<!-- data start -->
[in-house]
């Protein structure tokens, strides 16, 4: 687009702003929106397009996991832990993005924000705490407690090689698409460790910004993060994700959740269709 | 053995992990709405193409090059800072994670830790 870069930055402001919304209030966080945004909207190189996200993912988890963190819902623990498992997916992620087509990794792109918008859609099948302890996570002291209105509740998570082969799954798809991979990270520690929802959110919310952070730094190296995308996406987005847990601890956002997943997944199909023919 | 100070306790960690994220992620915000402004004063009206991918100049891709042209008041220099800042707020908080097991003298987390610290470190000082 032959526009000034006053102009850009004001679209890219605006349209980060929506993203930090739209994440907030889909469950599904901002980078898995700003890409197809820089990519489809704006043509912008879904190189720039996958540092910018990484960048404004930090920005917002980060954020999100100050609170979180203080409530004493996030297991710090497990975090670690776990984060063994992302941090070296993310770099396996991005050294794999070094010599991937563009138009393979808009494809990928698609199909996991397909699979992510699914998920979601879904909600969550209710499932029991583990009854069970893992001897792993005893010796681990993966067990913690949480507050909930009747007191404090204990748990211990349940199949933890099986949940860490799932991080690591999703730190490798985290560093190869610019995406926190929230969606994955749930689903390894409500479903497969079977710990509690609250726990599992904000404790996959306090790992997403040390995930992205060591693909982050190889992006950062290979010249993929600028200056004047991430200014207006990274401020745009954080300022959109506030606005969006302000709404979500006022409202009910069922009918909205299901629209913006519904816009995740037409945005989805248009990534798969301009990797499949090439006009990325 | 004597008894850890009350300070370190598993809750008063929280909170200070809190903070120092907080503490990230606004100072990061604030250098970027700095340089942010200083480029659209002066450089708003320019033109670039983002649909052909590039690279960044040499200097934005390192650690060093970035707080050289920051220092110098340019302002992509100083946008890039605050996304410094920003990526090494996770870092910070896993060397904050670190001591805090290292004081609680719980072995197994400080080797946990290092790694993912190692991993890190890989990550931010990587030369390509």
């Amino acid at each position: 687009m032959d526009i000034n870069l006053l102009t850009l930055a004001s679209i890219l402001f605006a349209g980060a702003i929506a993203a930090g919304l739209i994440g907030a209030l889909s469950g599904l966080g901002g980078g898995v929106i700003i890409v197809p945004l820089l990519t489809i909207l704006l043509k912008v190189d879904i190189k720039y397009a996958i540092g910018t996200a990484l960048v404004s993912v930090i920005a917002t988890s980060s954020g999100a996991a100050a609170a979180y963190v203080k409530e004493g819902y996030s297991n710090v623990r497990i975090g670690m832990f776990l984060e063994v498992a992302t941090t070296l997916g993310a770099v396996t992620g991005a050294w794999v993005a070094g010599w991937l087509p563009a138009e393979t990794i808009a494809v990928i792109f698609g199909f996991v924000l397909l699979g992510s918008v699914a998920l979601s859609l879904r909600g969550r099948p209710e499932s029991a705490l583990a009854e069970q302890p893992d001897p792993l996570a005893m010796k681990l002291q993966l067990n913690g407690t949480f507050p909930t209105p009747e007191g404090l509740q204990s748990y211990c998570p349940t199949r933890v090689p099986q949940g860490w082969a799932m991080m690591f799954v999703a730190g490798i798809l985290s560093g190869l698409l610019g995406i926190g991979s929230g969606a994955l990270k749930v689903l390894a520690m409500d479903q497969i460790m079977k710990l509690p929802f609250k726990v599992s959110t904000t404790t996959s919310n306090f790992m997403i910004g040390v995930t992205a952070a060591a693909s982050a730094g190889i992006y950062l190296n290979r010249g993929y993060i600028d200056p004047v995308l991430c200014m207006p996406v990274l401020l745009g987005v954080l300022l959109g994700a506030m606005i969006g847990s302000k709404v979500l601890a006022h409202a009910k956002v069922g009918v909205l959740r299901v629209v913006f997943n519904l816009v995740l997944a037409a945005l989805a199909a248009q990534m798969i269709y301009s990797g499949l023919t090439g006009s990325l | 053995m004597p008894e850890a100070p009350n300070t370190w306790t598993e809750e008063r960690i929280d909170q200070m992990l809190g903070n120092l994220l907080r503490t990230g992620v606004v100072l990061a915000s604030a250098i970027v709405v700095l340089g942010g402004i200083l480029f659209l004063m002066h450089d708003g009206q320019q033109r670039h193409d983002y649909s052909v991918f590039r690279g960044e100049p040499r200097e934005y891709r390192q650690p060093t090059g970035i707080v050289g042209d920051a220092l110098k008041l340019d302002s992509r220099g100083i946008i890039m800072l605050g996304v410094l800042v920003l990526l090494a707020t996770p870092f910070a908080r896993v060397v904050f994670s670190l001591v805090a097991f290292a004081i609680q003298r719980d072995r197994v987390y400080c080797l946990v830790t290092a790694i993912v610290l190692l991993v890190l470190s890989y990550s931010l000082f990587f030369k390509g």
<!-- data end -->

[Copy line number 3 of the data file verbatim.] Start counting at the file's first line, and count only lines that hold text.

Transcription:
């Amino acid at each position: 687009m032959d526009i000034n870069l006053l102009t850009l930055a004001s679209i890219l402001f605006a349209g980060a702003i929506a993203a930090g919304l739209i994440g907030a209030l889909s469950g599904l966080g901002g980078g898995v929106i700003i890409v197809p945004l820089l990519t489809i909207l704006l043509k912008v190189d879904i190189k720039y397009a996958i540092g910018t996200a990484l960048v404004s993912v930090i920005a917002t988890s980060s954020g999100a996991a100050a609170a979180y963190v203080k409530e004493g819902y996030s297991n710090v623990r497990i975090g670690m832990f776990l984060e063994v498992a992302t941090t070296l997916g993310a770099v396996t992620g991005a050294w794999v993005a070094g010599w991937l087509p563009a138009e393979t990794i808009a494809v990928i792109f698609g199909f996991v924000l397909l699979g992510s918008v699914a998920l979601s859609l879904r909600g969550r099948p209710e499932s029991a705490l583990a009854e069970q302890p893992d001897p792993l996570a005893m010796k681990l002291q993966l067990n913690g407690t949480f507050p909930t209105p009747e007191g404090l509740q204990s748990y211990c998570p349940t199949r933890v090689p099986q949940g860490w082969a799932m991080m690591f799954v999703a730190g490798i798809l985290s560093g190869l698409l610019g995406i926190g991979s929230g969606a994955l990270k749930v689903l390894a520690m409500d479903q497969i460790m079977k710990l509690p929802f609250k726990v599992s959110t904000t404790t996959s919310n306090f790992m997403i910004g040390v995930t992205a952070a060591a693909s982050a730094g190889i992006y950062l190296n290979r010249g993929y993060i600028d200056p004047v995308l991430c200014m207006p996406v990274l401020l745009g987005v954080l300022l959109g994700a506030m606005i969006g847990s302000k709404v979500l601890a006022h409202a009910k956002v069922g009918v909205l959740r299901v629209v913006f997943n519904l816009v995740l997944a037409a945005l989805a199909a248009q990534m798969i269709y301009s990797g499949l023919t090439g006009s990325l | 053995m004597p008894e850890a100070p009350n300070t370190w306790t598993e809750e008063r960690i929280d909170q200070m992990l809190g903070n120092l994220l907080r503490t990230g992620v606004v100072l990061a915000s604030a250098i970027v709405v700095l340089g942010g402004i200083l480029f659209l004063m002066h450089d708003g009206q320019q033109r670039h193409d983002y649909s052909v991918f590039r690279g960044e100049p040499r200097e934005y891709r390192q650690p060093t090059g970035i707080v050289g042209d920051a220092l110098k008041l340019d302002s992509r220099g100083i946008i890039m800072l605050g996304v410094l800042v920003l990526l090494a707020t996770p870092f910070a908080r896993v060397v904050f994670s670190l001591v805090a097991f290292a004081i609680q003298r719980d072995r197994v987390y400080c080797l946990v830790t290092a790694i993912v610290l190692l991993v890190l470190s890989y990550s931010l000082f990587f030369k390509g």